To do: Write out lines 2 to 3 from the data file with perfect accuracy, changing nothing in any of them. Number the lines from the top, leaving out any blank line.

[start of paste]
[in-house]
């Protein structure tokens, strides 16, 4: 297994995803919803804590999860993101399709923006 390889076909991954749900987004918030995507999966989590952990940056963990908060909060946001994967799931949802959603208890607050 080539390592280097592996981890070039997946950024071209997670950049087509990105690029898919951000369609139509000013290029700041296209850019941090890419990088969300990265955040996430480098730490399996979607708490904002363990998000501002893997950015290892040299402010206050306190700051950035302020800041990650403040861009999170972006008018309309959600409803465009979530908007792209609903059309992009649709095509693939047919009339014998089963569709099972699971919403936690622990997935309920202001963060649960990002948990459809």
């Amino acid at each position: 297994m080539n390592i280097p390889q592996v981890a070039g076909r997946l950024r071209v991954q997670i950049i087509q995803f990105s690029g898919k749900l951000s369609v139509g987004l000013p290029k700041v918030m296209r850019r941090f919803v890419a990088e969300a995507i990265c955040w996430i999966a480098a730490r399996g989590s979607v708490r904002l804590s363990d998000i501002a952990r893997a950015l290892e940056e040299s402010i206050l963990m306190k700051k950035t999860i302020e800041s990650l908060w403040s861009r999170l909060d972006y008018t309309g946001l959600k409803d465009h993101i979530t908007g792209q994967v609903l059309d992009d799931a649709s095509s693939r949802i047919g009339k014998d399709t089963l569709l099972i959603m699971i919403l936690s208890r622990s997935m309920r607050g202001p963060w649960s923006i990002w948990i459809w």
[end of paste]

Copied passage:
């Protein structure tokens, strides 16, 4: 297994995803919803804590999860993101399709923006 390889076909991954749900987004918030995507999966989590952990940056963990908060909060946001994967799931949802959603208890607050 080539390592280097592996981890070039997946950024071209997670950049087509990105690029898919951000369609139509000013290029700041296209850019941090890419990088969300990265955040996430480098730490399996979607708490904002363990998000501002893997950015290892040299402010206050306190700051950035302020800041990650403040861009999170972006008018309309959600409803465009979530908007792209609903059309992009649709095509693939047919009339014998089963569709099972699971919403936690622990997935309920202001963060649960990002948990459809």
């Amino acid at each position: 297994m080539n390592i280097p390889q592996v981890a070039g076909r997946l950024r071209v991954q997670i950049i087509q995803f990105s690029g898919k749900l951000s369609v139509g987004l000013p290029k700041v918030m296209r850019r941090f919803v890419a990088e969300a995507i990265c955040w996430i999966a480098a730490r399996g989590s979607v708490r904002l804590s363990d998000i501002a952990r893997a950015l290892e940056e040299s402010i206050l963990m306190k700051k950035t999860i302020e800041s990650l908060w403040s861009r999170l909060d972006y008018t309309g946001l959600k409803d465009h993101i979530t908007g792209q994967v609903l059309d992009d799931a649709s095509s693939r949802i047919g009339k014998d399709t089963l569709l099972i959603m699971i919403l936690s208890r622990s997935m309920r607050g202001p963060w649960s923006i990002w948990i459809w």